Between Prosecutors and Counsellors: State and Non-state Actors in the Rehabilitation of Victims of Human Trafficking in Nigeria

  • Lanre Olusegun Ikuteyijo


Nigeria was the first African country to domesticate the United Nations’ Protocol to Prevent, Suppress and Punish Trafficking in Persons, Especially Women and Children. Despite this stride, the result of the fight against human trafficking in Nigeria has not yielded commensurate fruits to justify the resources invested. Nigeria still accounts for one of the highest stock of victims of human trafficking from the subregion. This chapter examines the activities of two governmental agencies: Nigerian Immigration Service (NIS) and National Agency for the Prohibition of Trafficking in Persons and Other Related Matters (NAPTIP) and two foremost non-governmental organizations involved in the rehabilitation of returnee trafficked victims (Women Trafficking and Child Labour Eradication Foundation (WOTCLEF) and IDIA Renaissance). Findings revealed that certain factors were responsible for the ineffectiveness of state interventions and policies in the management of human trafficking in Nigeria. Some of these include: inadequate synergies between governmental and non-governmental organizations; political patronage of the non-governmental organizations which makes them less effective as soon as their patrons lose political power; the combination of the functions of counselling and prosecution by NAPTIP, which makes them lose the trust of most victims and their families; and inadequacy of the existing laws to tackle contemporary challenges and innovations of human trafficking. The chapter suggests some policy propositions. These include creating clearly defined divisions of activities between governmental and non-governmental organizations and adopting a holistic policy response to human trafficking that balances a criminal justice approach with a human rights approach. The policy implementation also needs to be informed by social realities considering certain socio-cultural factors peculiar to the country.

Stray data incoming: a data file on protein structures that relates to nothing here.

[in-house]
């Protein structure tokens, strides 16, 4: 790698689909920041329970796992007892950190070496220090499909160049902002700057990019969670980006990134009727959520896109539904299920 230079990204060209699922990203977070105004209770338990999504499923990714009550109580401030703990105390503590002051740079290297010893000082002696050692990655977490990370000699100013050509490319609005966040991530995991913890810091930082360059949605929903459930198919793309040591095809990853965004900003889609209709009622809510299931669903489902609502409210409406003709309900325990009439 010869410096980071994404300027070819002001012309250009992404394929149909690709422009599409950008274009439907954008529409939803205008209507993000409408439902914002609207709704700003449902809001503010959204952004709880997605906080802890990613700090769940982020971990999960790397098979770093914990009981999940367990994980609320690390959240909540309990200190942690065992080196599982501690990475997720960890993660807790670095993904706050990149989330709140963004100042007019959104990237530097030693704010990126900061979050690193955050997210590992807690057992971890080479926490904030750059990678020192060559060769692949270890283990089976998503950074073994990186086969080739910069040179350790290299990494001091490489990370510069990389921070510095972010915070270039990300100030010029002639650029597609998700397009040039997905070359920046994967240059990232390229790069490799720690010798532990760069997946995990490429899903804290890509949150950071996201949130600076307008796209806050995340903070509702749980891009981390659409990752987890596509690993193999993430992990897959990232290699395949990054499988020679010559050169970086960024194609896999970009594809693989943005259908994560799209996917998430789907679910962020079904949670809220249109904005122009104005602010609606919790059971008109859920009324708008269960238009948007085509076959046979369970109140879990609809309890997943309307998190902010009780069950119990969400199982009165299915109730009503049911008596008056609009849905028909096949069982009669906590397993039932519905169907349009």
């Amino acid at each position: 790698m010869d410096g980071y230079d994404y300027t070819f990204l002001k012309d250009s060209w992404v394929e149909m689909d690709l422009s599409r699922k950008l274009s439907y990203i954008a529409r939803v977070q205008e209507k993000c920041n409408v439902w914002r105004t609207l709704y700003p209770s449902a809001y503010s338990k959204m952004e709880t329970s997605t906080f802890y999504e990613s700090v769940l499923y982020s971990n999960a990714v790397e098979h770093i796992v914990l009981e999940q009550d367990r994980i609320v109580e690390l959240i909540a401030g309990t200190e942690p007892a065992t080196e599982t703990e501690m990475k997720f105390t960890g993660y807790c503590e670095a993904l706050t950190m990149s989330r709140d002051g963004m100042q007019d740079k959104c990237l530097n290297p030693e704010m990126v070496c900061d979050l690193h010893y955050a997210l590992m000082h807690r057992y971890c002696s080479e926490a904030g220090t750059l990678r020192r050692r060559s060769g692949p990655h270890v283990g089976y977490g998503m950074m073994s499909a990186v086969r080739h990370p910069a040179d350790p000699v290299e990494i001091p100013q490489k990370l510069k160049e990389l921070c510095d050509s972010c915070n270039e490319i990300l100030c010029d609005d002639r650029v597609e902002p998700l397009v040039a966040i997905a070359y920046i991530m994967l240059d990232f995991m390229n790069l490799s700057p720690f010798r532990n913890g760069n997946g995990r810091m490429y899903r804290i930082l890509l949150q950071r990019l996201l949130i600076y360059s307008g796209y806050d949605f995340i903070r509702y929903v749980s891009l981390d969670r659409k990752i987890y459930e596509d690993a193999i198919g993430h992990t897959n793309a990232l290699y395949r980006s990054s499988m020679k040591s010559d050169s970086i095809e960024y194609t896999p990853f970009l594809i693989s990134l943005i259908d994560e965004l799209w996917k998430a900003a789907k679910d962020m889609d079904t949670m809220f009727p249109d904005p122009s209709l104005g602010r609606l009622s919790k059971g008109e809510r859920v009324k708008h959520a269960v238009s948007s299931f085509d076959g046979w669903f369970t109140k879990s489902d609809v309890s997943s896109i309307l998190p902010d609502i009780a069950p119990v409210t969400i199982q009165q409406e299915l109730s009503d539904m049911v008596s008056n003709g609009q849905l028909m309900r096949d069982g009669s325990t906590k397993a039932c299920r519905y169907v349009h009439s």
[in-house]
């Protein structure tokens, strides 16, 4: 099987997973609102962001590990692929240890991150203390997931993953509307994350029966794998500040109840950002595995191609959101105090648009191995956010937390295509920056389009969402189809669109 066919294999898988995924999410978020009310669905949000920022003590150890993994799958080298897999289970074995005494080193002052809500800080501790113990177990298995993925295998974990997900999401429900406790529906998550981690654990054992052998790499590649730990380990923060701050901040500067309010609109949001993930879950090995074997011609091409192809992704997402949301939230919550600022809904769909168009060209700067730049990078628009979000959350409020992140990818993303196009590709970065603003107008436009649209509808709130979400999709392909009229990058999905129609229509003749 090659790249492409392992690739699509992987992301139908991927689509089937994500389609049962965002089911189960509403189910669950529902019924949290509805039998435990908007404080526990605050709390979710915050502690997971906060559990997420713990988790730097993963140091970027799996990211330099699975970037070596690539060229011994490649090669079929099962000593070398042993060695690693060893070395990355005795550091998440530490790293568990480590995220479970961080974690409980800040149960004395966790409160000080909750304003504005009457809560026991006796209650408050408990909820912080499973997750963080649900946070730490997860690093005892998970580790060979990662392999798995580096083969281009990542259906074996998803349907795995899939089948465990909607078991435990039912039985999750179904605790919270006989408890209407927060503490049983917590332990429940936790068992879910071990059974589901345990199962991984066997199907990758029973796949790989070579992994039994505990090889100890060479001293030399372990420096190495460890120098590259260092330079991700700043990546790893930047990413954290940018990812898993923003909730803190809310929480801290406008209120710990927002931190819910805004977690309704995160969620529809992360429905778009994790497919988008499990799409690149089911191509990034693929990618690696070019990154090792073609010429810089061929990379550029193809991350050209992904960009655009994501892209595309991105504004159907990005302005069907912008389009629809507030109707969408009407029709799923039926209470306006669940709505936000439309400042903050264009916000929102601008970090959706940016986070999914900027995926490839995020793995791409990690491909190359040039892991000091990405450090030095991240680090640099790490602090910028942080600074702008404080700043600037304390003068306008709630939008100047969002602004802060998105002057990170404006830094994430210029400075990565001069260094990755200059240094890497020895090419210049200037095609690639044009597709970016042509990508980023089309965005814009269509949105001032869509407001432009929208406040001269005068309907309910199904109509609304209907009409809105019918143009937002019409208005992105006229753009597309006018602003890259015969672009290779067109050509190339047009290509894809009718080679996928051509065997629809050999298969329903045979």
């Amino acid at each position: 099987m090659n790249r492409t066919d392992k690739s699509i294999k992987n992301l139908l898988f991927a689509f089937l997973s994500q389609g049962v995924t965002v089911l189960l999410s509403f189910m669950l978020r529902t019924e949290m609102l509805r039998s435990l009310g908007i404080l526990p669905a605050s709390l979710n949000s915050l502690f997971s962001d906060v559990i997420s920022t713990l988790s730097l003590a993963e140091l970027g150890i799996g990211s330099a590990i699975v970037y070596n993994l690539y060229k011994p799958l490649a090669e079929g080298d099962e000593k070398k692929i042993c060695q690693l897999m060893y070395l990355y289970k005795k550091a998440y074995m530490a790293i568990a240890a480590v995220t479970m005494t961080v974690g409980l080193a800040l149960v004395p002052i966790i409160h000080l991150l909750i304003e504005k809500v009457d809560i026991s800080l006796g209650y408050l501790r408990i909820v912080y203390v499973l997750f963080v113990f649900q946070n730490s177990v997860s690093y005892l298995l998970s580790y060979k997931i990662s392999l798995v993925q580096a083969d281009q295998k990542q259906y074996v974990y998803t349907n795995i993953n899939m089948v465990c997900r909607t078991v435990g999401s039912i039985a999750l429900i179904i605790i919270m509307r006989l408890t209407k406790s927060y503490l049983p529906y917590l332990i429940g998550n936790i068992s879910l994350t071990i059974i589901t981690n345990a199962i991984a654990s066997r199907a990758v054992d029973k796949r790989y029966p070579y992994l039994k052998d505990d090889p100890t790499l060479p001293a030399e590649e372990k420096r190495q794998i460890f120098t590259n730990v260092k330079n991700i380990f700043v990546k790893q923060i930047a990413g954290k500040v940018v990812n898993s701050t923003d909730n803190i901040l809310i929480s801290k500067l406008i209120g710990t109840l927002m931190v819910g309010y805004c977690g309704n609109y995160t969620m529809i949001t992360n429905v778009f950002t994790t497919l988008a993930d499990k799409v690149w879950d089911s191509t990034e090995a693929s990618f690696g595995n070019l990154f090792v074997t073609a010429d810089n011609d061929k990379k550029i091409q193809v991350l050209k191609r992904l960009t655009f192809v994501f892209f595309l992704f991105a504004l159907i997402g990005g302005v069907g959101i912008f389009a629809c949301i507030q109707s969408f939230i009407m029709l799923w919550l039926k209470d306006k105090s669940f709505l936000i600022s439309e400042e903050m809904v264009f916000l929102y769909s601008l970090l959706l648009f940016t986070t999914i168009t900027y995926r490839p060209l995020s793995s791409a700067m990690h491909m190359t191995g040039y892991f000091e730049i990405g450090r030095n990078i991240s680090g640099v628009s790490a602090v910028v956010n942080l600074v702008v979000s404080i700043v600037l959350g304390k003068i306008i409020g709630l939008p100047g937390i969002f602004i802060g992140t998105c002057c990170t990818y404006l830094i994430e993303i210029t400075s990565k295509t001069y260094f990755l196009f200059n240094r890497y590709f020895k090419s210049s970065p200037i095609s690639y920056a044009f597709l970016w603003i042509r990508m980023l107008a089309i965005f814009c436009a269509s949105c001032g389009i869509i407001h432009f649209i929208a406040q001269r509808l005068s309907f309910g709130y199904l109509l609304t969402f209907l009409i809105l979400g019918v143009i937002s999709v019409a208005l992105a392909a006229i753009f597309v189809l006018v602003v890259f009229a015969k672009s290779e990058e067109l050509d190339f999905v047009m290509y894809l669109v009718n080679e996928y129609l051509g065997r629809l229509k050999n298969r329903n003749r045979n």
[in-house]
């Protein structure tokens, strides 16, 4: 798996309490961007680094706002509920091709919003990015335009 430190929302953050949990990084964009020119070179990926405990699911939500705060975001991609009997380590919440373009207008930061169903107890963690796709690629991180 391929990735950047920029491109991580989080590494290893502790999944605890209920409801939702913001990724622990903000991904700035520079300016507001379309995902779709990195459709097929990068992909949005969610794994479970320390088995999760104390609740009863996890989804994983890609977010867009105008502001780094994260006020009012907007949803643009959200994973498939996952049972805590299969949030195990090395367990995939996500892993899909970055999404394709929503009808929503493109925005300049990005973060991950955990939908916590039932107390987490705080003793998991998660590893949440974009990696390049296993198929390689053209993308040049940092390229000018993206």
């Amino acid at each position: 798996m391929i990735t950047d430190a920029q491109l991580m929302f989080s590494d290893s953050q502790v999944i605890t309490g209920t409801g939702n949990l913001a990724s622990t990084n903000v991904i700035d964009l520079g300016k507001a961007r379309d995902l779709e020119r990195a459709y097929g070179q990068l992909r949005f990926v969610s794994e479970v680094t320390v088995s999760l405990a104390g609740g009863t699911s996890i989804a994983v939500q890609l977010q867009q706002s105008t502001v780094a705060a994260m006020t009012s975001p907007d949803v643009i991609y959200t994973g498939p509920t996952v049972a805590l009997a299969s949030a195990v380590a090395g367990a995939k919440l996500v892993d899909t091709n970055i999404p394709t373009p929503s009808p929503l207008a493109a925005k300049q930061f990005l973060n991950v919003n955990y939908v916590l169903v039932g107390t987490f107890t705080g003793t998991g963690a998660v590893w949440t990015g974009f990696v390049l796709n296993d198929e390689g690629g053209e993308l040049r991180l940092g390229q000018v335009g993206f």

Human Trafficking Renaissance Ideals Women Trafficking Trafficking Victims Criminal Justice Approach 
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Copyright information

© The Author(s) 2018

Authors and Affiliations

  • Lanre Olusegun Ikuteyijo
    • 1
  1. 1.Department of Sociology and AnthropologyObafemi Awolowo UniversityIle-IfeNigeria

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